I just finished a case study on the microblogging platform Tumblr for my New Media Strategies class. If you’re interested in social media and blogging then you may find this interesting! Take a look, it’s not terribly long…
Somewhere between full-throttled blog software, such as WordPress, and minimalist microblogging tools, such as Twitter, lies Tumblr (Businessweek).
For people uninitiated to the world of Tumblr, a simple explanation is that Tumblr is a microblogging site used to promote the creation, curation and sharing of mixed-media content across a social network. This process is made easy for Tumblr users by means of a simple “dashboard” interface, which allows for users to add content to their “tumbleblogs”, or share content from other user’s blogs, with one click. Tumblr, unlike its dominant social media counterparts, Facebook and Twitter, allows for seamless, streamlined multi-media content creation, curation and sharing while retaining the ability for users to connect with their fellow users on an interpersonal level, even though Tumblr is not first-and-foremost a social platform.
Tumblr was launched on April 27, 2007 by David Karp, dubbed by The New York Post as “the Internet’s boy wonder”, and within two weeks of its launch had garnered 75,000 users. This unprecedented burst of followers in the onset of a social media platform would set the stage for Tumblr’s dramatic permeation of the schema of the internet over its first few years of existence. A staggeringly illuminating figure of this exponential growth is the surge in audience that Tumblr experienced between July 2010 and July 2011, with its monthly visitor count growing from 4.2 million visitors to 13.4 million visitors in just one calendar year (a radical 218% increase!). The “About” page on Tumblr’s official website currently boasts a staggering 16,000,000,000+ page views per month in addition to playing host to 68.4 million blogs and 29.4 billion blog posts since its inception.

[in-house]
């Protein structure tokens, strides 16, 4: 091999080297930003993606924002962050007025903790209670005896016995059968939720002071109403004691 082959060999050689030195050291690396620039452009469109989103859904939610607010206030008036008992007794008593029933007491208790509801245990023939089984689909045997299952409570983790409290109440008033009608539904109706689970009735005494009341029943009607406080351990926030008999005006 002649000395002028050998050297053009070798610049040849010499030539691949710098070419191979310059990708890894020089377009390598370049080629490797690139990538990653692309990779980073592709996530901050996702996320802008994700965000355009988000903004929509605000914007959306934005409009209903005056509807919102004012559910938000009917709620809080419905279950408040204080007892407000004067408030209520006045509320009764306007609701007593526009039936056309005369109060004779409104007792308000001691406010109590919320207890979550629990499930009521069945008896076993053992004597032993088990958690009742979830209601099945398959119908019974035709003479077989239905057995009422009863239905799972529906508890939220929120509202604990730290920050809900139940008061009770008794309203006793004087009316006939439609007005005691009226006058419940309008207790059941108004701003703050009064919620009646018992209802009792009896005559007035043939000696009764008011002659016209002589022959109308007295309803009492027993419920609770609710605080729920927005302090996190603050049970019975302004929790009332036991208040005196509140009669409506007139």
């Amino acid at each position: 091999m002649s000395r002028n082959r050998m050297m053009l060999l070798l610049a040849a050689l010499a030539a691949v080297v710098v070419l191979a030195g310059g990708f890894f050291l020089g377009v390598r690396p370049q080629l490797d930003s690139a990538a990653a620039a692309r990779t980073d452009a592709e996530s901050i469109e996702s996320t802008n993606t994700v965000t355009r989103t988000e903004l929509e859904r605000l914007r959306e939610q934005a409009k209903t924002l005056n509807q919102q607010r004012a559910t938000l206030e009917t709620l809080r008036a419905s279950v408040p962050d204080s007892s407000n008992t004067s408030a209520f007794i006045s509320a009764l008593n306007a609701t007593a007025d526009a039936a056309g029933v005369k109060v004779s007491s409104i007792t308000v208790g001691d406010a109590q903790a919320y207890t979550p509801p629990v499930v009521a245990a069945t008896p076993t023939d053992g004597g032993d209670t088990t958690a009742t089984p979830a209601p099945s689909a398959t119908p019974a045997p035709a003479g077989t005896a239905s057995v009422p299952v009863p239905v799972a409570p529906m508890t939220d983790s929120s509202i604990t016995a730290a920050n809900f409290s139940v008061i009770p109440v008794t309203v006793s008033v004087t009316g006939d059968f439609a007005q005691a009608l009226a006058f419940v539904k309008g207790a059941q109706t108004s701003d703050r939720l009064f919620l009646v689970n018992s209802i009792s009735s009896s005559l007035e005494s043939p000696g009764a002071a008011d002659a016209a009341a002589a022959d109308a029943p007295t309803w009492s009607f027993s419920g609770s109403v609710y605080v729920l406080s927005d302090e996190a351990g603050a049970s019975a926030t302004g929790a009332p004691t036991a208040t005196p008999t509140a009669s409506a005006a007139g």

The primary obstacle Tumblr faced at the time of its launch was the question of whether it could build and retain a strong community of users and be able to compete with the vast ocean of increasingly accessible social media tools available in the online world. This proved all too easy and more than achievable for the fledgling platform. The very nature of the site has allowed for self-perpetuation and internally-generated expansion like no other social media tool has shown previously. This is primarily because of Tumblr’s innovative feedback system: the “dashboard” interface, which provides a continual stream of content from all of the blogs that a user follows, offers users multiple options in terms of feedback. Unlike the standard “commenting” as seen on Facebook and many other social media platforms, or the simple process of “@replying” that is common practice on Twitter, Tumblr users are given an array of choices when deciding how to interact with the content they encounter. There is a “like” button, much like Facebook, that allows users to simply make known their enjoyment of certain pieces of content. Additionally, each piece of content put forth by a user offers the ability for other users viewing the content to be linked to the blog of origin and “follow” other blogs, and finally, there is a “reblog” feature that allows users to effortlessly embed other user’s posts into their own blogs, as a means of pushing outwardly content that interests them and may potentially interest similarly-minded bloggers. This is how Tumblr has made their way in the cyber-world, by founding their platform on the very nature of true viral content dispersion and encouraging their users to encourage others to share and add content constantly. This has created an inherent sense of reciprocality in the inner workings of Tumblr that drives the cultivation of a true network of individuals; it is simply a matter of enough people choosing participate in the community that allows for the snowball effect to occur and exponential acceleration to begin.